Publisher: Simon & Schuster
Publication Date: March 1, 2016
Date Read: March 20, 2017
Source: NetGalley & Edelweiss
From the author of the New York Times bestselling Spellman Files series, Lisa Lutz’s latest blistering thriller is about a woman who creates and sheds new identities as she crisscrosses the country to escape her past: you’ll want to buckle up for the ride!
In case you were wondering, I didn’t do it. I didn’t have anything to do with Frank’s death. I don’t have an alibi, so you’ll have to take my word for it...
Forty-eight hours after leaving her husband’s body at the base of the stairs, Tanya Dubois cashes in her credit cards, dyes her hair brown, demands a new name from a shadowy voice over the phone, and flees town. It’s not the first time.
She meets Blue, a female bartender who recognizes the hunted look in a fugitive’s eyes and offers her a place to stay. With dwindling choices, Tanya-now-Amelia accepts. An uneasy―and dangerous―alliance is born.
It’s almost impossible to live off the grid today, but Amelia-now-Debra and Blue have the courage, the ingenuity, and the desperation, to try. Hopscotching from city to city, Debra especially is chased by a very dark secret…can she outrun her past?
With heart-stopping escapes and devious deceptions, The Passenger is an amazing psychological thriller about defining yourself while you pursue your path to survival. One thing is certain: the ride will leave you breathless.
I thought that this book was just okay. I have been a fan of Lisa Lutz for a long time and have a great fondness for her Spellman Files series. I knew going into this book that this was going to be a completely different kind of story and I was really looking forward to seeing what she would do with it. There were things that I did like about this story but other elements were not quite as enjoyable.
The book opens with the death of Tanya's husband. Tanya immediately leaves town and starts working on assuming a new identity. Tanya tells us that she didn't hurt her husband, Frank, but we have no idea why she feels like she needs to leave town. I was really curious about her motivation to run. That wasn't a small decision and she knew exactly what to do so it was very obvious that Tanya had disappeared before. Tanya changes her name several times in the story but for the purpose of the review, I am just going to stick with Tanya.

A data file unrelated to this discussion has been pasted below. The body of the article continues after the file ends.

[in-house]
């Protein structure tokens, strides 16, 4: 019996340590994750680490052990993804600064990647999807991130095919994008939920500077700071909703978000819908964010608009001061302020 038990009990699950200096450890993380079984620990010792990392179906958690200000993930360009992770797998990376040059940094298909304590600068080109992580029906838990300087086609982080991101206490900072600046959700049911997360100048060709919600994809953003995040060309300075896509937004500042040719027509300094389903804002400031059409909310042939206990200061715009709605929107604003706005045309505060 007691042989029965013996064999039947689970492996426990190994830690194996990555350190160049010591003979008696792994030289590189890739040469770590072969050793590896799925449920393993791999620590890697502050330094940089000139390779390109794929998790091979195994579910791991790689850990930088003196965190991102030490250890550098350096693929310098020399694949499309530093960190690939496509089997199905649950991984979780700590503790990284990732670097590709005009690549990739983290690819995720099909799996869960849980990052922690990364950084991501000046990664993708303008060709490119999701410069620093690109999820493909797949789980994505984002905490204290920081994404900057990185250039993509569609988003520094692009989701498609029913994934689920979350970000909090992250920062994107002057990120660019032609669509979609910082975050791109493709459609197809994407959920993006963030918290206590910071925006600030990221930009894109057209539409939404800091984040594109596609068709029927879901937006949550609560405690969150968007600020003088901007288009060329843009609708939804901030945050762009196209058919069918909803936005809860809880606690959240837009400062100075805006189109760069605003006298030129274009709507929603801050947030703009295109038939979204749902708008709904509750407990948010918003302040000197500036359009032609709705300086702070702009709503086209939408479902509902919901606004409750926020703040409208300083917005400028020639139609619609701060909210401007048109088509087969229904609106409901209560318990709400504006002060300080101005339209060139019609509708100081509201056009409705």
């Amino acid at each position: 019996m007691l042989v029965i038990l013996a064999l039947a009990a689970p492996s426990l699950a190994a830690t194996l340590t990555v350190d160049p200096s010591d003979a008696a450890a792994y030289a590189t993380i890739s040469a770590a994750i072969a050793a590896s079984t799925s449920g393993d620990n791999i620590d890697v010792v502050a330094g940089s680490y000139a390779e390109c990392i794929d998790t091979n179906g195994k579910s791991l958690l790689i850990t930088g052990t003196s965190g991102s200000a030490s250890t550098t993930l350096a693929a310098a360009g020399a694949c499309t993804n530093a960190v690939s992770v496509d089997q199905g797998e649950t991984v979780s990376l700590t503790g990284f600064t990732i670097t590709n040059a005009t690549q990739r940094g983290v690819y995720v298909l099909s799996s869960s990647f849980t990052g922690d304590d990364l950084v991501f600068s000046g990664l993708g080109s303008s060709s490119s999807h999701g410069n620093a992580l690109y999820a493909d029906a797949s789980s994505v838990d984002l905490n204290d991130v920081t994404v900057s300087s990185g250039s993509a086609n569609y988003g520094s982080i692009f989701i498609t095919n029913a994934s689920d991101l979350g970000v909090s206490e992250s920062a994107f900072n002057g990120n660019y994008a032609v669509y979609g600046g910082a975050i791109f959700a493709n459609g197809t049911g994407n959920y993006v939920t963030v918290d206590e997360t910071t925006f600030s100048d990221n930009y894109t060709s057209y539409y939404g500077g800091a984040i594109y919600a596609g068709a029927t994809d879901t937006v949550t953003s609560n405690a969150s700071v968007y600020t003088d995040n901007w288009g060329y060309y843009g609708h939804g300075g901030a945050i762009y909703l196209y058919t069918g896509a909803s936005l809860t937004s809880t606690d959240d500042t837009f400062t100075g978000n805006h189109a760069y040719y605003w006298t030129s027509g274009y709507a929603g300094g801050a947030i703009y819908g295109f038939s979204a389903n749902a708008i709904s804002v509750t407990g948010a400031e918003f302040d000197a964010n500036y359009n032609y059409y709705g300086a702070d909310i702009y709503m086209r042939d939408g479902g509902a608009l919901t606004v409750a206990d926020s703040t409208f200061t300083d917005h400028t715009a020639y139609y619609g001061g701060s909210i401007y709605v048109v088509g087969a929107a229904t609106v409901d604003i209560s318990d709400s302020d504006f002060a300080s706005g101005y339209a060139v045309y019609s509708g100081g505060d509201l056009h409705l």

Tanya meets Blue in a bar when Blue figures out that she isn't exactly who she says she is. They find themselves in a serious situation soon after they meet and they form an interesting friendship. Both Blue and Tanya are on the run and are both hiding who they truly are from the world. Blue's character was one that I didn't quite trust. Blue just seemed to have a more criminal mind than Tanya did.
I did want to keep reading so that I could learn why Tanya felt she had to run in the first place. If she didn't hurt her husband, it didn't make sense unless she had something else from her past. The emails that were sprinkled in the book between chapters quickly hinted that there was something from her past that we hadn't discovered yet. I also really liked the humor that was sprinkled throughout the book. This isn't a funny story but Lisa Lutz's sense of humor is still very evident in the writing.
I was really disappointed by the ending of this book. Seriously disappointed. I read all of those pages eagerly awaiting a big reveal that caused Tanya to be on the run and it just didn't do a lot for me. The big twist that was supposed to shock me at the end just added another layer of disappointment.
I am not really sure that I would recommend this book. I do think that a lot of readers will really enjoy this book a lot more than I did. I did like the book and I do consider 3 stars to be a good rating. It just wasn't as good as I had hoped it would be. I do plan to continue reading Lisa Lutz's work in the future and commend her for writing a different kind of story.
I received an advance reader edition of this book from Simon & Schuster via NetGalley and Edelweiss.
About the Author
Lisa Lutz is the author of the New York Times bestselling, Edgar Award– and Macavity Award–nominated, and Alex Award–winning Spellman Files series and the novels How to Start a Fire and The Passenger. She lives and works in upstate New York.